Sir Eduardo Paolozzi

Tin Head - Mr Cruikshank


Not on display

Sir Eduardo Paolozzi 1924–2005
Object: 280 × 240 × 280 mm, 0.5 kg
Presented by the artist 1995


Eduardo Paolozzi started collecting images from popular American publications and pasting them into scrapbooks when he was a child and continued to do so as an adult. Collectively these scrapbooks form an archive of mass media imagery ranging from cartoons and B-movies to advertisements and popular science. Among the many cuttings in the Crane and Hoist Engineering scrapbook (The National Art Library Archive) there are two, one from the National Geographical Magazine and the other from Time Magazine, about research at the Massachusettes Institution of Technology into the treatment of deep brain tumours using super-voltage X-rays. Both include photographs of a wooden head called Mr Cruikshank, and carry respectively the captions '"Mr Cruikshank" Plays a Brainy Role in Cranial X-rays' and 'Wooden Head is Target for X-Ray Research'. The head, made from layers of wood and other materials to simulate the densities of human bone and tissue, was used to measure the penetration of X-rays into a human skull. According to the cuttings, the scientists had chosen the name Mr Cruikshank randomly. Included in the same scrapbook are several images of figures transformed by technological apparatus into futuristic looking beings. The imagery of man in a technological age was a major theme in Paolozzi's work during the 1950s.

Working from the magazine photographs, Paolozzi made a clay copy of the wooden head and retained all the lines of division visible in the dummy. The clay head was first cast in plaster, and then in bronze. Titled Mr Cruikshank (Tate T03764), it was cast in an edition of nine in 1950. Later that year Paolozzi decided to use the plaster original (Tate T03765) as the basis for Tin Head - Mr Cruikshank. This sculpture, which is made from the tin cans salvaged from restaurants, is unique. Using a process similar to collage, Paolozzi hammered the tin over the plaster head and then soldered the small strips of metal together. The rough surface is in marked contrast to the highly finished aesthetic of Henry Moore and Barbara Hepworth, the most well-known practitioners of avant-garde sculpture in Britain at the time. Conceptually too Tin Head - Mr Cruikshank is at odds with the romantic universalism associated with Moore and Hepworth. Quite apart from the cultural specificity of Paolozzi's reference to American magazines for images, his choice of scientific equipment as subject matter is provocatively materialistic, given that such equipment serves an empirical investigation into material reality.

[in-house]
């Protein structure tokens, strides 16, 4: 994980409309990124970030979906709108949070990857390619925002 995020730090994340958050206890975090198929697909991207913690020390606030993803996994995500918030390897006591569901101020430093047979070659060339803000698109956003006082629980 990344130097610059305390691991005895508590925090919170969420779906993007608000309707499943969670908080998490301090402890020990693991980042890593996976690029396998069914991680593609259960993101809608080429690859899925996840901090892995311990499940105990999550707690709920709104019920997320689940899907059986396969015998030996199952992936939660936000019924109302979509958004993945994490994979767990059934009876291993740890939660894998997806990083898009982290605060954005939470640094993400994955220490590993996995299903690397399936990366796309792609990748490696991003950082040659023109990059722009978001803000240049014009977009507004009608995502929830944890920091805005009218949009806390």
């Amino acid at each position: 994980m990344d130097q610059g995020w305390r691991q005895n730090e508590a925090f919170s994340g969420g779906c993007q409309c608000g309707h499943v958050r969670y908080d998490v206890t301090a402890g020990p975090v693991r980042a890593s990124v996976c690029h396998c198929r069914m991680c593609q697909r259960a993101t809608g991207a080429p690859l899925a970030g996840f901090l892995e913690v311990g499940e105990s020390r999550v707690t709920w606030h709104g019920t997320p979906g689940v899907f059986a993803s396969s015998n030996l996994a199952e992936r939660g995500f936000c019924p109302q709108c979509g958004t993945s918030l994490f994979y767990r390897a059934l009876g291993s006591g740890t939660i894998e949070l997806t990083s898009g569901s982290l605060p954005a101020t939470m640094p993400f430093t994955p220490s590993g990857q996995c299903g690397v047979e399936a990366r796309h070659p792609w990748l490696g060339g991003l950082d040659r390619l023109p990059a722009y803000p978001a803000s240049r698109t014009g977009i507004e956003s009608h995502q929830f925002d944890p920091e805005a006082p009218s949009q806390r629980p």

Tin Head - Mr Cruikshank was made in London, possibly at the Central School of Art where Paolozzi was teaching textile design, or at his studio in Radnor Walk, Chelsea. It was first exhibited at the Hanover Gallery, London, in 1950 in a group show with Kenneth King and William Turnbull.

Further reading:
Diane Kirkpatrick, Eduardo Paolozzi, London 1970
Eduardo Paolozzi: Sculpture, Drawings, Collages and Graphics, exhibition catalogue, Arts Council of Great Britain, London 1976
Fiona Pearson, Eduardo Paolozzi, exhibition catalogue, National Galleries of Scotland, Edinburgh 1999

Toby Treves
October 2000

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Display caption

Historically portrait busts have celebrated an individual, but this sculpture commemorates a scientific device. It is based on the model of a human head developed at the Massachusetts Institute of Technology. For this work Paolozzi cut up tin cans into thin strips and soldered the metal together to make the bust. The subject, material and technique are all manifestations of the burgeoning technological age of the 1950s.

Eduardo Paolozzi was born at Leith, near Edinburgh in 1924. He lives and works in London.

Gallery label, August 2004

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